Early in the novel, back in England, before being more or less exiled to the New World, Cooke begins his studies at Cambridge. Unable to focus he diverts himself from the academic topic at hand by writing related poems. After attending a lecture on philosophical materialism, Cooke finds that the only entry in his notebook is:
Old Plato saw both Mind and Matter;
Thomas Hobbes, naught but the latter.
Now poor Tom’s Soul doth fry in hell:
Shrugs GOD, "'Tis immaterial."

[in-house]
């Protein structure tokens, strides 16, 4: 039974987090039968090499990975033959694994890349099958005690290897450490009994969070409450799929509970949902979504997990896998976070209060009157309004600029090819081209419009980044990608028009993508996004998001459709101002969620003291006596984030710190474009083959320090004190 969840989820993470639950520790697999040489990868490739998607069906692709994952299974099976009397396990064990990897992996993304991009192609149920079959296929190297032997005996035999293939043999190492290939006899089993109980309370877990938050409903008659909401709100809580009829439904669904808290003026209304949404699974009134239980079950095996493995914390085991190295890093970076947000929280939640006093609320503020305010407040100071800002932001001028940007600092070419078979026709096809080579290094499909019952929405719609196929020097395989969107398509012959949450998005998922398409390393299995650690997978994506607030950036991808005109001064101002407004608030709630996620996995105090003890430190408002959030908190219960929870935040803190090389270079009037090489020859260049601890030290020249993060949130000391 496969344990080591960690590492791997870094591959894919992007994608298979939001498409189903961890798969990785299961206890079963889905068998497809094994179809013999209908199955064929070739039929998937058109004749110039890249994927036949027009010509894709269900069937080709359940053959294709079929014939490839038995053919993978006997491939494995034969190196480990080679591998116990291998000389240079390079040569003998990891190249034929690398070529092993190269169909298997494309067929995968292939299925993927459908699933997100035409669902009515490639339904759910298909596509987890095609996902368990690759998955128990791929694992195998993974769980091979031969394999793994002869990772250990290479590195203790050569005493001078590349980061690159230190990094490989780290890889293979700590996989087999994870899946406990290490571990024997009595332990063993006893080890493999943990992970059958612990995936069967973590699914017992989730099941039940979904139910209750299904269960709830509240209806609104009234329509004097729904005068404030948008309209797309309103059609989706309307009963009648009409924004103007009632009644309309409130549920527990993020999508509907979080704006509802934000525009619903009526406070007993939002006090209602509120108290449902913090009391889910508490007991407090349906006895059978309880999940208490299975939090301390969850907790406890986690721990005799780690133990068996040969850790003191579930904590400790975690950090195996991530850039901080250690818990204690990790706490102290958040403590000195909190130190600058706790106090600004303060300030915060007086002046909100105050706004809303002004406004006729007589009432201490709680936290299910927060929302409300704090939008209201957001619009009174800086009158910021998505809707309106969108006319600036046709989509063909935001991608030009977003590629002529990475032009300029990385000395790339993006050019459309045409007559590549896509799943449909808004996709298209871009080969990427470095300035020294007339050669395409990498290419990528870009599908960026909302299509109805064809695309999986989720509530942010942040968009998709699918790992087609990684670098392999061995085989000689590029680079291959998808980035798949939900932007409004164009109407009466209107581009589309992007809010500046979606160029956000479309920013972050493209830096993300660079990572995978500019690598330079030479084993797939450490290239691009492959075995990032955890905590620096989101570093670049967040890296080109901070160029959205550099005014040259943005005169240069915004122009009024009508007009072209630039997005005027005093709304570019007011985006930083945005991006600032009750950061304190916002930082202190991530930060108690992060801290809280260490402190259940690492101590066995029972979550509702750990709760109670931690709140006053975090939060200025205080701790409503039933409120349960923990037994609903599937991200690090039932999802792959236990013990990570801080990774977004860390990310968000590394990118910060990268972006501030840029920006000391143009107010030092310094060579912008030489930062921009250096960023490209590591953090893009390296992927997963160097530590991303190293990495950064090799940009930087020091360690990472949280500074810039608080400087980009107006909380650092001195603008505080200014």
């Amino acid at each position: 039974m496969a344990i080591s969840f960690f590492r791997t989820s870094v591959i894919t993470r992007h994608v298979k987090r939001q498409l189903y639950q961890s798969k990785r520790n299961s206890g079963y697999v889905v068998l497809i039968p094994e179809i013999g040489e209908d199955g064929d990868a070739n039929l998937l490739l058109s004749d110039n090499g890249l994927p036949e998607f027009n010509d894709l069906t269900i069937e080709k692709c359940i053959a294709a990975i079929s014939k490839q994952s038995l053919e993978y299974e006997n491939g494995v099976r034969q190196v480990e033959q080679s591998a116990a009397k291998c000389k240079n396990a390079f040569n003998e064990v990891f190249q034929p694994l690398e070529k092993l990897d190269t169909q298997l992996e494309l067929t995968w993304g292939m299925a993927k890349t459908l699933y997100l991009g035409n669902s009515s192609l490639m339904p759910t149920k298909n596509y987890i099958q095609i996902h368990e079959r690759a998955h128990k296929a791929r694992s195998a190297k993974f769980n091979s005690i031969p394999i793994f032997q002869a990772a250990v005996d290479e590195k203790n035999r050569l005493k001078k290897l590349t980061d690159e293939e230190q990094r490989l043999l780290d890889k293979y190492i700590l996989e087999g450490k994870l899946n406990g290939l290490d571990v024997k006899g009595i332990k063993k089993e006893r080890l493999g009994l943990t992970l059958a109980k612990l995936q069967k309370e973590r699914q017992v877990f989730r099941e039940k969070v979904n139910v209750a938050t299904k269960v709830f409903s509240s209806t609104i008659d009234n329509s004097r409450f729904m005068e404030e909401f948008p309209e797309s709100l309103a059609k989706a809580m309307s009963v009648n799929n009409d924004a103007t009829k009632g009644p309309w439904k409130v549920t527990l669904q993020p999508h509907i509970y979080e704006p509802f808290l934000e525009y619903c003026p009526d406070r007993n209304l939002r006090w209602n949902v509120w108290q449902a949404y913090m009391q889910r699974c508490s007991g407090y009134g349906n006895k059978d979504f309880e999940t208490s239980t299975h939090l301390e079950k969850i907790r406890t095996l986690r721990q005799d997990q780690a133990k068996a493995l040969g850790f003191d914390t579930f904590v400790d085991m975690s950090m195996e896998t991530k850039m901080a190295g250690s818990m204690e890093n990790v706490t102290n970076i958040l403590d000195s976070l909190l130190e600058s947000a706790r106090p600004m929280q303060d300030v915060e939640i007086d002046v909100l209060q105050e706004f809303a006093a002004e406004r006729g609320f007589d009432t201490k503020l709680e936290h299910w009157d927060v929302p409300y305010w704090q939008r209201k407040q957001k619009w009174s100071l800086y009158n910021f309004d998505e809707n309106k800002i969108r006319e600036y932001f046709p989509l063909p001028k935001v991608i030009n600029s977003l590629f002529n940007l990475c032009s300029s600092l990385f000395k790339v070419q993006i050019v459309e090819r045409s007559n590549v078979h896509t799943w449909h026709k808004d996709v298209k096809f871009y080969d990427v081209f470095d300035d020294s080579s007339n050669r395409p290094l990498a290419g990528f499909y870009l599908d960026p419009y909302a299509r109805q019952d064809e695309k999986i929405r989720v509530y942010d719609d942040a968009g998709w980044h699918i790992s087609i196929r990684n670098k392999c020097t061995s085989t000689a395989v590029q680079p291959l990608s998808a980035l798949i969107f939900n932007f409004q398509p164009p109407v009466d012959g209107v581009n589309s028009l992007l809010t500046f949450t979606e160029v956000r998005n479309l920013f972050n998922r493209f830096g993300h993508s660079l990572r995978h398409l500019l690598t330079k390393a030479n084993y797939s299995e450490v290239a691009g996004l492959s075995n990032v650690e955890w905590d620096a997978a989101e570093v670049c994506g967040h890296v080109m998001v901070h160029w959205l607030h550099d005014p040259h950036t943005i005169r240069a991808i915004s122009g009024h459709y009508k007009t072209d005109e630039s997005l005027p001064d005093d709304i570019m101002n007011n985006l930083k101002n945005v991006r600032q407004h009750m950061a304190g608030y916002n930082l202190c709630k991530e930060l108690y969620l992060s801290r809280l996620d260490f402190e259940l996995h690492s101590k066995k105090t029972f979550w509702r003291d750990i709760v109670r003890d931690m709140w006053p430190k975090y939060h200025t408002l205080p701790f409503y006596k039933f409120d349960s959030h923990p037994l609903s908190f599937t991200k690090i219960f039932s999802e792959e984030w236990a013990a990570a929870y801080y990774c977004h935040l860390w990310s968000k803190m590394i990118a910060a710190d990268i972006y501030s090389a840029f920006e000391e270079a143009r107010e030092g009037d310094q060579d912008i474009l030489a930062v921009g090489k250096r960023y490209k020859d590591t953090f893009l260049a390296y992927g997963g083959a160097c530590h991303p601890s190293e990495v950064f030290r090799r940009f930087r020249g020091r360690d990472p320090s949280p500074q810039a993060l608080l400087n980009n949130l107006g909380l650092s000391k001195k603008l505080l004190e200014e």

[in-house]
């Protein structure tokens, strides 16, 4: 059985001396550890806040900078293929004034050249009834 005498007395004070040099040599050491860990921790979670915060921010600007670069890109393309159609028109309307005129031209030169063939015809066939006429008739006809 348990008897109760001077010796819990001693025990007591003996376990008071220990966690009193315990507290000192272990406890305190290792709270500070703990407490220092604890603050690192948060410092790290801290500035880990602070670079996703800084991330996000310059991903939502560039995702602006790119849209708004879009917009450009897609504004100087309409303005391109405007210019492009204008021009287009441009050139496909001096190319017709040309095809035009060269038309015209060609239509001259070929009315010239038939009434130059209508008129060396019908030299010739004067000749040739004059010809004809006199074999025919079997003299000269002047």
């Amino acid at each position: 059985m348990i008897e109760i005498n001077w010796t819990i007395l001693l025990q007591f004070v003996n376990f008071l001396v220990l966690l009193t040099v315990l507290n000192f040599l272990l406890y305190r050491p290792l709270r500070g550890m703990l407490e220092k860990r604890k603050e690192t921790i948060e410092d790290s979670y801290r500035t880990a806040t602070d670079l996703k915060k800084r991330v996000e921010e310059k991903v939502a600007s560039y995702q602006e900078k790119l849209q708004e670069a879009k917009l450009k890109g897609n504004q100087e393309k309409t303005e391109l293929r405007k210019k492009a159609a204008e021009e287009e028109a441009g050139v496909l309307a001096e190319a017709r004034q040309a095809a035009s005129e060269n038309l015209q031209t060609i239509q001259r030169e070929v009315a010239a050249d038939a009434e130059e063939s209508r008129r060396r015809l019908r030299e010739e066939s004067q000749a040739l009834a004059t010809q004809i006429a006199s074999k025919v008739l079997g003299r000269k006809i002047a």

One aspect of Barth's genius was making Cooke's poetry "almost" good. This little ditty was the first verse that Barth places at the pen of Cooke.
When I read The Sotweed Factor years ago I wasn't involved in faith/science intersections. Perhaps that is why I don't recall this little poem as leaving me incapacitated, as it did late last night, suffering from convulsions of laughter intermixed with eyeball popping coughing. Or maybe it was the Tylenol-Cold.